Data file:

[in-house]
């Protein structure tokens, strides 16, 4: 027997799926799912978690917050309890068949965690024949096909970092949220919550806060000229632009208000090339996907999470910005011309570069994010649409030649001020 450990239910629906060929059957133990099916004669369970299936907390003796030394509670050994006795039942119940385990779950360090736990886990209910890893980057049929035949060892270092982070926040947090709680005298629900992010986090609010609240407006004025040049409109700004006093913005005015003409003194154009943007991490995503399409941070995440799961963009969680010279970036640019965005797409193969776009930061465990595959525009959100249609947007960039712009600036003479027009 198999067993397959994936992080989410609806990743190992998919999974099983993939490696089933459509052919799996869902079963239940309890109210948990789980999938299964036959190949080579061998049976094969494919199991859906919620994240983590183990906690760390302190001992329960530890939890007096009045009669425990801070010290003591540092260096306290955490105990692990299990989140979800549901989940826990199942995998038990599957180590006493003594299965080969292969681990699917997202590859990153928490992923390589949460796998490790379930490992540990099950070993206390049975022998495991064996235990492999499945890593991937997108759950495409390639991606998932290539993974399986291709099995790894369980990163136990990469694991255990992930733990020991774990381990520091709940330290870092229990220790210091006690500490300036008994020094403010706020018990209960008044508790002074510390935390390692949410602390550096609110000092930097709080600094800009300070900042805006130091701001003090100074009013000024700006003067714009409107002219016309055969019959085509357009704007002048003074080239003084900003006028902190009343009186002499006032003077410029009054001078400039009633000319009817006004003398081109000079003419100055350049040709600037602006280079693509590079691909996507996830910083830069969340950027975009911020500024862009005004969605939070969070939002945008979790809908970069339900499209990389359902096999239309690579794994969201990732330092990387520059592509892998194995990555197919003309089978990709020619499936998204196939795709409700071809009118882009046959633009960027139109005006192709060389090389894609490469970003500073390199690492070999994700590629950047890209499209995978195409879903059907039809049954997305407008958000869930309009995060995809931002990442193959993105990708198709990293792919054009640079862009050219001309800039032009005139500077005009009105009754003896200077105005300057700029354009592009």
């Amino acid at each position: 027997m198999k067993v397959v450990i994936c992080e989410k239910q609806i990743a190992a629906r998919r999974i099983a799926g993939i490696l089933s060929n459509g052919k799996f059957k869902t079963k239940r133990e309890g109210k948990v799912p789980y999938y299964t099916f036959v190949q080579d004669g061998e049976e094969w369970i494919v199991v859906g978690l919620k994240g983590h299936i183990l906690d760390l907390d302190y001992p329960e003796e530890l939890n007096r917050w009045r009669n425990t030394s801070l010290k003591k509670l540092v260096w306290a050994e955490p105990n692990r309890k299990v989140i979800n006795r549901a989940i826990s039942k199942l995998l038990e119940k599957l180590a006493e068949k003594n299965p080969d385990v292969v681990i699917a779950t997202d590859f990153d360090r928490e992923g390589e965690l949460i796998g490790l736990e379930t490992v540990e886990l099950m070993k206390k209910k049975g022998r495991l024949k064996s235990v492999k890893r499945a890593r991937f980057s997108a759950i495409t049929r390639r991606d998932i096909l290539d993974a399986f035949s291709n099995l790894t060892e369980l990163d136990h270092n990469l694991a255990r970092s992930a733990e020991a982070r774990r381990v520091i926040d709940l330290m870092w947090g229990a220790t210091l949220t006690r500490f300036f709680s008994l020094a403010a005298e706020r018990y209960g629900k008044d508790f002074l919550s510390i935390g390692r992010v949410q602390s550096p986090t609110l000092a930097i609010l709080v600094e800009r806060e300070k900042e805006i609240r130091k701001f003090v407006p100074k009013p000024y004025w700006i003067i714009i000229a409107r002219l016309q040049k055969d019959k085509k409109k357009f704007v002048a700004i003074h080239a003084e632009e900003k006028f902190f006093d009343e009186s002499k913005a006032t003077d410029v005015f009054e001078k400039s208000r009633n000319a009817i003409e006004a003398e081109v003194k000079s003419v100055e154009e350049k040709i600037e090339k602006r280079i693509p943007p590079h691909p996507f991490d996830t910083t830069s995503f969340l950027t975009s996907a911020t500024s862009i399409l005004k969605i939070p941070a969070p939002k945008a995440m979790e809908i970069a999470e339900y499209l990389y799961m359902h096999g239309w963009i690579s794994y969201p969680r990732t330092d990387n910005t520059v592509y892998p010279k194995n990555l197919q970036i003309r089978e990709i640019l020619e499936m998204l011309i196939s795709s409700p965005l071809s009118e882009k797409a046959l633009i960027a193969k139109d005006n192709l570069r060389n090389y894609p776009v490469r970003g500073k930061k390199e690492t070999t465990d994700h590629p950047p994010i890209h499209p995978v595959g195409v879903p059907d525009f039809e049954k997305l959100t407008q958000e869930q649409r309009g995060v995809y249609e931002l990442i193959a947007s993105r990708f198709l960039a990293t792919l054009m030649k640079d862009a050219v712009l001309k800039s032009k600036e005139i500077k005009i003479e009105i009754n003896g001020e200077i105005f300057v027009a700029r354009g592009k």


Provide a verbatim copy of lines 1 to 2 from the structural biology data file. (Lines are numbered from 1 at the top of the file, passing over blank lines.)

[in-house]
């Protein structure tokens, strides 16, 4: 027997799926799912978690917050309890068949965690024949096909970092949220919550806060000229632009208000090339996907999470910005011309570069994010649409030649001020 450990239910629906060929059957133990099916004669369970299936907390003796030394509670050994006795039942119940385990779950360090736990886990209910890893980057049929035949060892270092982070926040947090709680005298629900992010986090609010609240407006004025040049409109700004006093913005005015003409003194154009943007991490995503399409941070995440799961963009969680010279970036640019965005797409193969776009930061465990595959525009959100249609947007960039712009600036003479027009 198999067993397959994936992080989410609806990743190992998919999974099983993939490696089933459509052919799996869902079963239940309890109210948990789980999938299964036959190949080579061998049976094969494919199991859906919620994240983590183990906690760390302190001992329960530890939890007096009045009669425990801070010290003591540092260096306290955490105990692990299990989140979800549901989940826990199942995998038990599957180590006493003594299965080969292969681990699917997202590859990153928490992923390589949460796998490790379930490992540990099950070993206390049975022998495991064996235990492999499945890593991937997108759950495409390639991606998932290539993974399986291709099995790894369980990163136990990469694991255990992930733990020991774990381990520091709940330290870092229990220790210091006690500490300036008994020094403010706020018990209960008044508790002074510390935390390692949410602390550096609110000092930097709080600094800009300070900042805006130091701001003090100074009013000024700006003067714009409107002219016309055969019959085509357009704007002048003074080239003084900003006028902190009343009186002499006032003077410029009054001078400039009633000319009817006004003398081109000079003419100055350049040709600037602006280079693509590079691909996507996830910083830069969340950027975009911020500024862009005004969605939070969070939002945008979790809908970069339900499209990389359902096999239309690579794994969201990732330092990387520059592509892998194995990555197919003309089978990709020619499936998204196939795709409700071809009118882009046959633009960027139109005006192709060389090389894609490469970003500073390199690492070999994700590629950047890209499209995978195409879903059907039809049954997305407008958000869930309009995060995809931002990442193959993105990708198709990293792919054009640079862009050219001309800039032009005139500077005009009105009754003896200077105005300057700029354009592009």